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Posts Tagged ‘automation’

HTTM Backlit Capacitive Touch Switch / Button Sells for about one Dollar

July 27th, 2017 No comments

You may have some project that requires buttons to turn on and off devices, or perform other tasks like navigating a user interface or playing games. One interesting and inexpensive solution for this could be HTTM (HelTec Touch Model) capacitive touch buttons that include three pins for power, ground, and the button status, as well as a backlight. You’ll find them on many websites, and one of the cheapest option is a pack of 10 buttons going for $9.91 on Aliexpress.

HTTM button specifications:

  • Voltage input range: + 2.7v to + 6v
  • Signal output – Voltage: + 3.3v; Current up to 500 mA
  • Header – 3-pin with GND, VCC, and OUT
  • Backlight color – red, blue (cyan), or yellow
  • Dimensions – 20.4 x 16.6 mm
  • Operating temperature range: -30 ℃ to + 70 ℃

You’ll find more details on the manufacturer’s product page including a user manual (Chinese only), and their DIYtrade page implies they may have versions with up to four keys:

HTTM is HelTec Touch Model shorthand;
□ → Number of keys: S- single key, D- double keys, T- triple keys, F- four keys;
◇ → Version attribute: C- conventional version, S- Special Edition (customized version);
△ → backlight colors: B- blue, R- red, G- green

But I could not find any of those. The company (Chengdu HelTec Automation Electronics Technology Co. Ltd) also makes some OLED displays, which may be worth checking out.

I learned about HTTM button via Pete Scargill’s blog, and he shot a video showing how to use the switch directly connected to a relay board (The demo starts at the 1:50 mark). Since it’s using capacitive touch, he explains you could place one or more buttons inside a box, and it would still work. Those buttons are also likely more durable than mechanical switches.

Sonoff G1 AC Powered Smart Power Switch Works Over 2G GSM/GPRS

July 22nd, 2017 1 comment

Today, I’ve searched for AC powered wireless switched similar to Sonoff devices, but with ESP32 instead in order to get WiFi and Bluetooth, since the latter is better to use with a battery powered buttons. I did find a DC powered board, but no AC powered ones yet. However, as I visited ITEAD website to check if they had anything of the sort, I discovered they had a new model called Sonoff G1, similar to Sonoff TH16, but instead of using WiFi, you can use 2G GSM/GPRS to control the switch remotely.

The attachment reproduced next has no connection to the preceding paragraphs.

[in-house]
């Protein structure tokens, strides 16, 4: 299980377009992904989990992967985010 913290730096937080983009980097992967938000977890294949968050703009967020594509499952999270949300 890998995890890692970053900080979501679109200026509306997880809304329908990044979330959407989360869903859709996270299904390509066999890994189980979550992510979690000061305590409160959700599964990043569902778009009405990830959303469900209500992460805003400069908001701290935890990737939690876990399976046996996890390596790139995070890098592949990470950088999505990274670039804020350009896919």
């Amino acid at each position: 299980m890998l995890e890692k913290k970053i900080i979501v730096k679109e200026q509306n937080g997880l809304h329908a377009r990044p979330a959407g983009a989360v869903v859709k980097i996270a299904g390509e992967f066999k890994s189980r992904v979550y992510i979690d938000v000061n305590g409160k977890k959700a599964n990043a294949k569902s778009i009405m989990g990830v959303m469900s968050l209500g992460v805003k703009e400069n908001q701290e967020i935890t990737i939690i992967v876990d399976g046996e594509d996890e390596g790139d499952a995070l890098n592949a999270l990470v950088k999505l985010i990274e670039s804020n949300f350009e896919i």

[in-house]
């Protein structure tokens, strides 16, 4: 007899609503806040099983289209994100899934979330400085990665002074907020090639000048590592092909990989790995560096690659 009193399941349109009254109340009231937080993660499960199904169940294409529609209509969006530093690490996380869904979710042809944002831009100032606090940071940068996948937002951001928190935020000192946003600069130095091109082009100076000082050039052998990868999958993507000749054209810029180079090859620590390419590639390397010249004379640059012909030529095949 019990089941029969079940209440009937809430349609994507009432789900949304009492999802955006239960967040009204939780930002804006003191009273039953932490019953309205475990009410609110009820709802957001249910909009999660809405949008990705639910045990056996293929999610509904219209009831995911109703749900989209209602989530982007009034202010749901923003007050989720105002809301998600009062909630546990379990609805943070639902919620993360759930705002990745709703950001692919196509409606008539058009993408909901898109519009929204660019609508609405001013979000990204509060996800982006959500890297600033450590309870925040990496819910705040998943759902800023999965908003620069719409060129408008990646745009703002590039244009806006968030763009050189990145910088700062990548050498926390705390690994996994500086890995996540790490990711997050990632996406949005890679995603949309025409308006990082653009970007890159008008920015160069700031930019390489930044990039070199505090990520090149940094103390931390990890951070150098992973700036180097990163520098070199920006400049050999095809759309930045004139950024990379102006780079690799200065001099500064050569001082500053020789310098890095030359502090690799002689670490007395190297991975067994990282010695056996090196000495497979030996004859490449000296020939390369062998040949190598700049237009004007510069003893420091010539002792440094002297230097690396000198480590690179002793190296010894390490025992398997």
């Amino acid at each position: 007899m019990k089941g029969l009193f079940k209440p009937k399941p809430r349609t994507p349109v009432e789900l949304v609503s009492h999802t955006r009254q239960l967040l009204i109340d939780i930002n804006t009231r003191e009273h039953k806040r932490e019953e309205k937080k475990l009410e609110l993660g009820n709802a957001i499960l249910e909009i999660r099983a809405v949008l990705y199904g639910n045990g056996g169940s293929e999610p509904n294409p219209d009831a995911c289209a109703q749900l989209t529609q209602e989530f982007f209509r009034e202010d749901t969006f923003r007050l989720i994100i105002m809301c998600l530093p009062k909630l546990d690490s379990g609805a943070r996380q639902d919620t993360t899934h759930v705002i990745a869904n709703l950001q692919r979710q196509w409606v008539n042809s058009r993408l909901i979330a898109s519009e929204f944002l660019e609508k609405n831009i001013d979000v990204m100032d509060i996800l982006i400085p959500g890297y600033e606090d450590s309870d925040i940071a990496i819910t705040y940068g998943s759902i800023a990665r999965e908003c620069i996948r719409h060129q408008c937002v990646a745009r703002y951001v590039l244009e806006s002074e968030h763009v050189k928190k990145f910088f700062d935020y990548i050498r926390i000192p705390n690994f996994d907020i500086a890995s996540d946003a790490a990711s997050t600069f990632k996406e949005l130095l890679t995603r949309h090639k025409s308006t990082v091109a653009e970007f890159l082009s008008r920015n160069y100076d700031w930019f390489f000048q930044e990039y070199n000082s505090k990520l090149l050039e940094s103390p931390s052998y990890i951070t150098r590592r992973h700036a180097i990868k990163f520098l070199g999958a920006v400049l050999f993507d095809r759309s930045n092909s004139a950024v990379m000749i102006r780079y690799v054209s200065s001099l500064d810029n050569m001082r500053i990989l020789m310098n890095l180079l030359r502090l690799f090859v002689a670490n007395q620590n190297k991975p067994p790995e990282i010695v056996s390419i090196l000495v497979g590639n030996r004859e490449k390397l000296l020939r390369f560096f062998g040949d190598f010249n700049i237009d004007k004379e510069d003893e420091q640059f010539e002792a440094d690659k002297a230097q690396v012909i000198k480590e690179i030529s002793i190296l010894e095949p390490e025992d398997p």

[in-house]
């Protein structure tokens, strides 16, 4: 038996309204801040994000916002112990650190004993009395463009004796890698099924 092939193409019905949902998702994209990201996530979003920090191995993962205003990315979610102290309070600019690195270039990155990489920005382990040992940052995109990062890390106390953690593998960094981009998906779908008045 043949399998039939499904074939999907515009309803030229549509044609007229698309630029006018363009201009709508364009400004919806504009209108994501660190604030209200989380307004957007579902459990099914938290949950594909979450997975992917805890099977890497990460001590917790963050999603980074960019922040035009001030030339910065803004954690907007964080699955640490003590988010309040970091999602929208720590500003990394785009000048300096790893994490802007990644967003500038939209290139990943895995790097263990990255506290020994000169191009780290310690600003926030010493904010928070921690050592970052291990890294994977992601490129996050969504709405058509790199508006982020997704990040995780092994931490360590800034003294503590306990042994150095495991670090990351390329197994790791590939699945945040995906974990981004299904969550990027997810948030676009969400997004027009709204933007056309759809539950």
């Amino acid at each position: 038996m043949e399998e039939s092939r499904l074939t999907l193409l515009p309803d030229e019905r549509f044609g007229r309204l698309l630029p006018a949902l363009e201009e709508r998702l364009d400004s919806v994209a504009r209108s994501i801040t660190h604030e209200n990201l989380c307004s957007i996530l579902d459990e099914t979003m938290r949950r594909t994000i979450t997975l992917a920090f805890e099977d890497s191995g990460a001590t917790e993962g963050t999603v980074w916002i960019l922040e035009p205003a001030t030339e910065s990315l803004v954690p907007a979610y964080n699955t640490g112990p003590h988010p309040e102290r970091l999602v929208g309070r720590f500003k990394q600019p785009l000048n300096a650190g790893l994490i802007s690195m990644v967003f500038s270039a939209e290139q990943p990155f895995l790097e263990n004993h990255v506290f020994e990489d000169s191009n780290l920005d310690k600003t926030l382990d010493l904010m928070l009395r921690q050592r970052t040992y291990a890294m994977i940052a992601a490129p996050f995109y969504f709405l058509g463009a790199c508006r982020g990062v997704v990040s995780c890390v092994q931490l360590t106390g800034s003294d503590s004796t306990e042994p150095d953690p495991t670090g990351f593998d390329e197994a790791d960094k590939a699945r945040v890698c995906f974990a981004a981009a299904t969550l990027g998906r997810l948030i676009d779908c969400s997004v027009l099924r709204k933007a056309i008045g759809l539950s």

Sonoff G1 specifications:

  • Wireless Module – ST86 quad band GSM/GPRS module
  • GSM/GPRS connectivity
    • GSM850, EGSM900, DCS1800 and PCS1900 MHz support
    • GPRS multi-slot class 10, GPRS mobile station class B
    • 1.8V, 3V  SIM card slot
    • Transmit power: Class 4 (2W): GSM850, EGSM900; Class 1 (1W): DCS1800, PCS1900
  • Relay – Up to 16A (3000 Watts max)
  • Terminals – 6 terminals for mains and load’s ground, live and neutral signals. 90~250V AC (50/60Hz) input supported
  • Misc – LEDs for power and connection status, button for manual on/off
  • Standby Power Consumption – 1.0 mW
  • Dimensions – 114 x 52 x 32mm
  • Weight – 100 grams
  • Temperature range – Operating -40°C to +80°C, but recommended is 0 to 40°C… So go figure.

Such system could be useful if you need to control devices in remote locations, as long as you are in a zone not affected by 2G sunset like China and Europe.

You’ll need to open the device to insert your own SIM card, install the usual eWelink app, scan a QR code on the device to initialize it. Once this is done, you can turn it on/off, set timers, integrate it into scenes, and share it with other permitted users. Basically anything you can do with the WiFi model, including Amzon Alexa & (soon) Google Home support, but it adds checking the remaining balance. This is explained in more details in the Wiki and links there. There’s also Sonoff G2 model for mainland China with a built-in China Mobile SIM card. You’ll have to happy with using eWelink Android/iOS app, as that model is unlikely to hackable with a custom firmware.

ITEAD sells Sonoff G1 for $19.90 plus shipping.

ModBerry Industrial Automation Controllers Leverage Raspberry Pi, FriendlyELEC, and AAEON Boards and Modules

July 19th, 2017 No comments

TECHBASE’s ModBerry Linux based industrial controllers have been around since 2014 with their first model being ModBerry 500 powered by a Raspberry Pi compute module. Over the years, the company has kept adding new ModBerry controllers with now an interesting choice of Raspberry Pi 3 board or compute module, FriendlyELEC’s NanoPi M1 Plus board, or Intel Atom x5 based AAEON’s UP board.

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All programmable automation controllers (PAC) runs Linux 4.0 or greater, with Debian or Ubuntu Core rootfs including ready tools and pre-compiled packs including C/C++, JAVA, SQL, PHP, SSH, and VPN support. The firmware is upgradeable over the air, and the controllers can run the company’s iMod control software and interface with iModCloud cloud computing service for telemetry, remote control and data sharing. Typical uses include C-L-V functions with conversion to collect and transmit data over communication interfaces, logging via iModCloud or a SCADA, and visualization via a web browser.

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All models share many of the same features, with some models having more I/Os beside the different board, but to get a better idea of the systems, I’ll have a look at ModBerry M700 specifications:

  • SoC – Allwinner H3 quad core Cortex A7 @ 1.2 GHz with an ARM Mali-400MP2 GPU
  • System Memory – 1GB DDR3
  • Storage – 8GB eMMC flash + micro SD card slot
  • Video & Audio Output – HDMI 1.4 and 3.5mm jack for CVBS (composite + stereo audio)
  • Connectivity

    ModBerry M700 – Click to Enlarge

    • Gigabit Ethernet
    • 802.11 b/g/n WiFi and Bluetooth 4.0 LE
    • Optional Zigbee, LTE/3G, GPS, WiFi, and Bluetooth cards
  • USB – 2x USB 2.0 host ports, 1x 4-pin USB 2.0 host header, 1x micro USB port (OTG/power)
  • Expansion I/Os
    • 4x digital inputs, 4x digital outputs up to 30V DC
    • 1x RS-232/RS-485
    • 1x PCIe slot
    • Optional 1-wire
    • Optional ExCard I/O modules for more RS-232/485 ports, Ethernet ports, PCIe slots, analog input and output, digital I/Os, relays, M-Bus interface, and more
  • Misc – RTC with battery, watchdog timer,
  • Power Supply – 7~30V DC up to 20-35W
  • Dimensions – 106 x 91 x 61 mm (ABS casing with DIN railin enclosure)
  • Weight – 300 grams
  • Operating Conditions – Temperature: -30 ~ 80°C; humidity: 5 ~ 95% RH (non-condensing)

The ExCard are DIN rail module that plugs into the ModBerry like LEGO’s, and up to 3 ExCard is supported per ModBerry.